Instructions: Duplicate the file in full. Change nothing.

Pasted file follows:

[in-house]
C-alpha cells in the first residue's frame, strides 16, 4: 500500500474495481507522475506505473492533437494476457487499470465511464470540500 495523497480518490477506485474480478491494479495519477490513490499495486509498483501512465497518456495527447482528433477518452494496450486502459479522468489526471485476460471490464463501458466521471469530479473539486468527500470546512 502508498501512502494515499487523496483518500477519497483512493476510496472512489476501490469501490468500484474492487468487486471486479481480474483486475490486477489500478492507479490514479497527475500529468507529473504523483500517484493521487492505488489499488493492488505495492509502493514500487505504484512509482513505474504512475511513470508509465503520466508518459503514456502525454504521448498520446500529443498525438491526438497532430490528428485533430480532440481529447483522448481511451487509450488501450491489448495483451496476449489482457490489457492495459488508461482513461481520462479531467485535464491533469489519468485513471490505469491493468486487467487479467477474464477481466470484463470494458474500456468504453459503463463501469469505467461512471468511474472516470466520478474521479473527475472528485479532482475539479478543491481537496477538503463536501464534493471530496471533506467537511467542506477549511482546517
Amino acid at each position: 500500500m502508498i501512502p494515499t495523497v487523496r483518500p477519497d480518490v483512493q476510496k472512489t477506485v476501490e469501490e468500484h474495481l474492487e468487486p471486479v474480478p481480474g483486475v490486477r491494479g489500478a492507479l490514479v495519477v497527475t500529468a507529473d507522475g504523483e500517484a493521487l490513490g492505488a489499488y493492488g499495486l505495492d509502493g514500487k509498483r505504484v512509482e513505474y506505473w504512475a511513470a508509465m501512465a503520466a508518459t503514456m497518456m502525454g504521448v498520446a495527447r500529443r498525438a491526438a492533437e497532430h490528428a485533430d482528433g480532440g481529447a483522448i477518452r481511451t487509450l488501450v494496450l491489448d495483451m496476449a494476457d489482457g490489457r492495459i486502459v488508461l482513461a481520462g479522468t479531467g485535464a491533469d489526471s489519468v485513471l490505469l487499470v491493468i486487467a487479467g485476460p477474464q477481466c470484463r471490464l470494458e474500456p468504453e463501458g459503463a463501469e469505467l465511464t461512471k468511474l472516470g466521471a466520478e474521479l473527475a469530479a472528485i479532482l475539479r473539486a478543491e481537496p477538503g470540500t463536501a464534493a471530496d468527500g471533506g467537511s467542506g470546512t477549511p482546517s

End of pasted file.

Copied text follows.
[in-house]
C-alpha cells in the first residue's frame, strides 16, 4: 500500500474495481507522475506505473492533437494476457487499470465511464470540500 495523497480518490477506485474480478491494479495519477490513490499495486509498483501512465497518456495527447482528433477518452494496450486502459479522468489526471485476460471490464463501458466521471469530479473539486468527500470546512 502508498501512502494515499487523496483518500477519497483512493476510496472512489476501490469501490468500484474492487468487486471486479481480474483486475490486477489500478492507479490514479497527475500529468507529473504523483500517484493521487492505488489499488493492488505495492509502493514500487505504484512509482513505474504512475511513470508509465503520466508518459503514456502525454504521448498520446500529443498525438491526438497532430490528428485533430480532440481529447483522448481511451487509450488501450491489448495483451496476449489482457490489457492495459488508461482513461481520462479531467485535464491533469489519468485513471490505469491493468486487467487479467477474464477481466470484463470494458474500456468504453459503463463501469469505467461512471468511474472516470466520478474521479473527475472528485479532482475539479478543491481537496477538503463536501464534493471530496471533506467537511467542506477549511482546517
Amino acid at each position: 500500500m502508498i501512502p494515499t495523497v487523496r483518500p477519497d480518490v483512493q476510496k472512489t477506485v476501490e469501490e468500484h474495481l474492487e468487486p471486479v474480478p481480474g483486475v490486477r491494479g489500478a492507479l490514479v495519477v497527475t500529468a507529473d507522475g504523483e500517484a493521487l490513490g492505488a489499488y493492488g499495486l505495492d509502493g514500487k509498483r505504484v512509482e513505474y506505473w504512475a511513470a508509465m501512465a503520466a508518459t503514456m497518456m502525454g504521448v498520446a495527447r500529443r498525438a491526438a492533437e497532430h490528428a485533430d482528433g480532440g481529447a483522448i477518452r481511451t487509450l488501450v494496450l491489448d495483451m496476449a494476457d489482457g490489457r492495459i486502459v488508461l482513461a481520462g479522468t479531467g485535464a491533469d489526471s489519468v485513471l490505469l487499470v491493468i486487467a487479467g485476460p477474464q477481466c470484463r471490464l470494458e474500456p468504453e463501458g459503463a463501469e469505467l465511464t461512471k468511474l472516470g466521471a466520478e474521479l473527475a469530479a472528485i479532482l475539479r473539486a478543491e481537496p477538503g470540500t463536501a464534493a471530496d468527500g471533506g467537511s467542506g470546512t477549511p482546517s